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Leaving India

15 Feb

Well, after over 150 days in India, we left the same way we came in, with a crooked taxi driver. It seems fitting that it ended this way and we were so used to it that it didn’t even phase us in the least.

We got our taxi from the Bandra area of Mumbai, where we were staying with our friend Hana. Hana’s housekeeper went out and got the taxi herself, telling the driver that we were going to the INTERNATIONAL AIRPORT. He quoted her a price of Rs. 250 which is a rip off, but we didn’t really care, we just wanted to get on the plane and get home. Once we got outside with our bags and the driver saw us, we knew we were in for a long trip. Hana’s housekeeper made sure to repeat that we were going to the INTERNATIONAL AIRPORT and that we shouldn’t pay him more than Rs. 250.

The beginning of the drive was decent enough until we reached the turn off for the DOMESTIC AIRPORT where the driver asked (in broken Hindglish of course) if we were going to the domestic airport or the international airport. We told him again that we were going to the INTERNATIONAL AIRPORT and he mumbled something about the price which I didn’t hear. As we approached the turn to the international airport he again asked if we were going to the international airport. We said, “YES! Challo! Now!” he smiled and made the turn. If you’ve been reading out blog, you know what comes next…He said that he thought the housekeeper said domestic airport and that the trip to the international airport was now going to cost us more. We called his bullshit and said, “No, take us to the International airport NOW. You get no more money.” As we began driving toward the terminals, he suddenly made a right turn and went down another road. We yelled at him to stop and got out of the car and told him, “You get no money now!” As we began walking toward the terminals, the driver backed up against traffic and began following us. He demanded that we get back in the taxi and that we pay him.

Astrid noticed a car full of police driving by and waved them over. I saw them too and did the same. I explained that the driver was playing a game with us and was trying to get more money out of us. The police officer got out of the car and beckoned the driver over. What happened next shocked us, in Hindi, the police officer began yelling at the driver, all I could understand was the word “tourist” and the word “rupees.” The driver taking everything in stride went to lean on the police vehicle and immediately had his arm slapped by the policeman. The policeman began yelling even more loudly and then slapped the driver across the face twice before dragging him by his ear to the taxi so the driver could read the meter to him. The officer then dragged the driver back by the ear and told us that “You pay this man nothing, not one single paisa.” We thought okay great, let us go so we can walk to the terminal. Then the officer told us to get back in the taxi so the driver could take us to the terminal…”WHAT? get back in the taxi…with the man you just beat in front of us?” I said, “Get in this taxi?” and the officer said, “Yes, we will follow you.”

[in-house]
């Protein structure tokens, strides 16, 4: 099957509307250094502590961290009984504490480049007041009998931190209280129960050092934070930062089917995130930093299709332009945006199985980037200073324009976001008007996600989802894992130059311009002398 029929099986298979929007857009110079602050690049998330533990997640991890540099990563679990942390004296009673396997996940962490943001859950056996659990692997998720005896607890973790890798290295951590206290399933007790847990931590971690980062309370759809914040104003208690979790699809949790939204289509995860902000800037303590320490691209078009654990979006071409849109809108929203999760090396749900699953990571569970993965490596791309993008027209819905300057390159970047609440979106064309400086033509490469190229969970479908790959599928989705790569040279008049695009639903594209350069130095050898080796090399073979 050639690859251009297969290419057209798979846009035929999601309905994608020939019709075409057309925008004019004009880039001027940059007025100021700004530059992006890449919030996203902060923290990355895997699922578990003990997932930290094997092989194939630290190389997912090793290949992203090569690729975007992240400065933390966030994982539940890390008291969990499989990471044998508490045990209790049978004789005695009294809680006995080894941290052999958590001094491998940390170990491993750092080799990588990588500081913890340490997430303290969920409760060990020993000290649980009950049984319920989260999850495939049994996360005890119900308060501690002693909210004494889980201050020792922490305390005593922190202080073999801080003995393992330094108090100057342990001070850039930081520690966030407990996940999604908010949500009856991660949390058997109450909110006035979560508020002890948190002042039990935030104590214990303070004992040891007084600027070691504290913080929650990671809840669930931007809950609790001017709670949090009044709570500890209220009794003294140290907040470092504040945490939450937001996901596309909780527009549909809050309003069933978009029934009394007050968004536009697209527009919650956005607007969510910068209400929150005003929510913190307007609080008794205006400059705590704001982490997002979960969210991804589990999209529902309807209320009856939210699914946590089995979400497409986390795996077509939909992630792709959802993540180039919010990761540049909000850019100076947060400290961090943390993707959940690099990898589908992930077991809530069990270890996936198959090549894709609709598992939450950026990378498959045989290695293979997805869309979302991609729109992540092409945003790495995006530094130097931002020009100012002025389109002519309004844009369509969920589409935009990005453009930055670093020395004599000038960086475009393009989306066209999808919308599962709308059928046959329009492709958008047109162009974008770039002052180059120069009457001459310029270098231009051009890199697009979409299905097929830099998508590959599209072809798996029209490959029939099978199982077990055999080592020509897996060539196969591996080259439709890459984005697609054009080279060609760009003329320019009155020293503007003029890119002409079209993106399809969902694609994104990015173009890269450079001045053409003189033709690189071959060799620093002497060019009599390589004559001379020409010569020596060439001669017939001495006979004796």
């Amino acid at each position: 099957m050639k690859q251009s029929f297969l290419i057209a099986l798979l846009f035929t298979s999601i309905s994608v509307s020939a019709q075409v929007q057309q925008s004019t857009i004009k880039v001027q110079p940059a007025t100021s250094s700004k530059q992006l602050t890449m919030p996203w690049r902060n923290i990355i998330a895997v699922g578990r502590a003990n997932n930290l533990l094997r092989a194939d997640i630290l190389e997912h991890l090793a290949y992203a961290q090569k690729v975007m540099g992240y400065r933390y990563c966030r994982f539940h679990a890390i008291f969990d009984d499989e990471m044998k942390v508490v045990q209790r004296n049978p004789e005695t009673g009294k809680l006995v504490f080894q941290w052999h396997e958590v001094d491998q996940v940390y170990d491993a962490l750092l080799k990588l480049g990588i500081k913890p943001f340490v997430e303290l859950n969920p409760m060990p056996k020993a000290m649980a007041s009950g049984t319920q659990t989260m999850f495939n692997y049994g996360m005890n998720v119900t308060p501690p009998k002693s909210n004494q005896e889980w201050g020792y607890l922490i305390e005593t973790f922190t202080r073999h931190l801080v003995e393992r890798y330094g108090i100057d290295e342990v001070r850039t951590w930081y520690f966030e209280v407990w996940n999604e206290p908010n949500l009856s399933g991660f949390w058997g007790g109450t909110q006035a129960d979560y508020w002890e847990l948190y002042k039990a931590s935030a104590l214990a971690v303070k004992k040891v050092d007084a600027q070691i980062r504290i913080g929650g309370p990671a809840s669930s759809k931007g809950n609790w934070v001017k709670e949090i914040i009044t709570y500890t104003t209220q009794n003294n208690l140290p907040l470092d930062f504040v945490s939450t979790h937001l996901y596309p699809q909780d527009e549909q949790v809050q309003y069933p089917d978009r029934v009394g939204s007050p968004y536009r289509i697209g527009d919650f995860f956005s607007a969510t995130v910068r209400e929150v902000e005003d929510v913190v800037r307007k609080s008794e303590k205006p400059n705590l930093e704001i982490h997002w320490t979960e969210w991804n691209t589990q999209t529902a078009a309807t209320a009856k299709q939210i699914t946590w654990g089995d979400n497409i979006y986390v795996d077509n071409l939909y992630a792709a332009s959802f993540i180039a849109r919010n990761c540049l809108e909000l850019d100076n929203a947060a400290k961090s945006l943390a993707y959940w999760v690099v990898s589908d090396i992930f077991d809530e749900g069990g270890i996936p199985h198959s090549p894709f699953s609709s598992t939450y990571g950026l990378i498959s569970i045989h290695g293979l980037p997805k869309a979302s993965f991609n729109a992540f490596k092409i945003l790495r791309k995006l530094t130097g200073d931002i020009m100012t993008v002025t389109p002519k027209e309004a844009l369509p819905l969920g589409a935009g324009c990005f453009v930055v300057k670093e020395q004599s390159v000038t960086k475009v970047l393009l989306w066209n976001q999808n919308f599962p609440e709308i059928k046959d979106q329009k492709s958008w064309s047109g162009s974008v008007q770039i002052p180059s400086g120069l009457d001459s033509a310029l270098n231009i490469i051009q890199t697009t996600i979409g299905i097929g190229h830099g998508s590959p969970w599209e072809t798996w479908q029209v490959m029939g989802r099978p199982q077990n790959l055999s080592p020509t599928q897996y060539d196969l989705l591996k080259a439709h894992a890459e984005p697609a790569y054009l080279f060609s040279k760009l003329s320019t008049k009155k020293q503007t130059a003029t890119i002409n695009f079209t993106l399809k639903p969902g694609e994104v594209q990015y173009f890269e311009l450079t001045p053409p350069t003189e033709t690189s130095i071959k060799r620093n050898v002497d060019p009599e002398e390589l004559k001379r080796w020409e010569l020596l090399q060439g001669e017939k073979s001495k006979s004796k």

So we piled back into the taxi, the driver wouldn’t even look at us and we got a police escort to the terminal with an officer riding in the front of the taxi. As we left, I offered to pay what we agreed to to get there. The officer just looked at me and shook his head. We got out of there as fast as we could and into the airport. I have no idea what happened to the guy after we left. It’s better to leave it to the imagination.

Feeling some sense of relief that that part of the ordeal was over, we settled in to wait for our plane which ended up being a hour and a half late. We knew as we boarded that we were probably going to miss our connecting fight in Heathrow to JFK. Well, we did and since the flight left from Mumbai, Virgin Atlantic doesn’t take responsibility for late departures. They also don’t put people up for the night in a local hotel nor do they give food vouchers. Our only option was to spend 69£ or $140 USD for a room for the night. We also lost out on a prepaid hotel room in JFK. Well we decided to sleep in the terminal instead and it was cold- really cold, but we found a space heater and huddled around it and got at least a few hours of sleep before the flight out at 9:30 am.

At least we got out of Heathrow in time and we made it back to the US at 12:30 pm. Only a day late…not bad. I called the hotel and they honored our reservation for that day. Now to get used to the Western world again…we’ll let you know how it goes.

Cheers!

Anthony and Astrid

Kodaikanal

11 Feb

There isn’t a lot to say about Kodaikanal or “Kodai” as it is known by most people here, except that it is a world away from the stifling heat of the plains. In fact, the high temperatures here are only in the 20s° Celsius. It gets cold at night- very cold for southern India- around 9-10° Celsius.  And it has rained a little every day that we have been here save one.

There are hills everywhere in the town and you get an amazing workout as you walk around- which is the easiest way to explore. Astrid and I took a “walk” yesterday to Silver Falls, about 7km out of town. Our hotel concierge told us that it was an easy walk to take a shortcut through the town. And it was..until we reached the end of the path and realized we had to climb down the side of the mountain on a single track dirt path to get to the falls- in sandals. We finally made it…and the falls weren’t that nice, garbage everywhere, interstate tourists clamoring for a photo, clothes hanging from the branches of nearby trees as if they were swept down the river that feeds the falls. So we stayed for a little bit, ate a pomegranate and walked back- this time by the main road…uphill…very uphill. We figured that we walked about 14 km yesterday- around 9 miles.

That isn’t the only place to walk in Kodai though. A huge attraction is the man-made lake just below town. We have walked it everyday since we got here and it is beautiful- watching the mists roll in over the hills while families paddle around the lake in pedal boats, red and blue kingfishers search for food and purple and yellow Lotus’ float in the water. The lake circuit is 5km and it has been great to be able to get some exercise while we’ve been here- something that you can’t do in most places in India.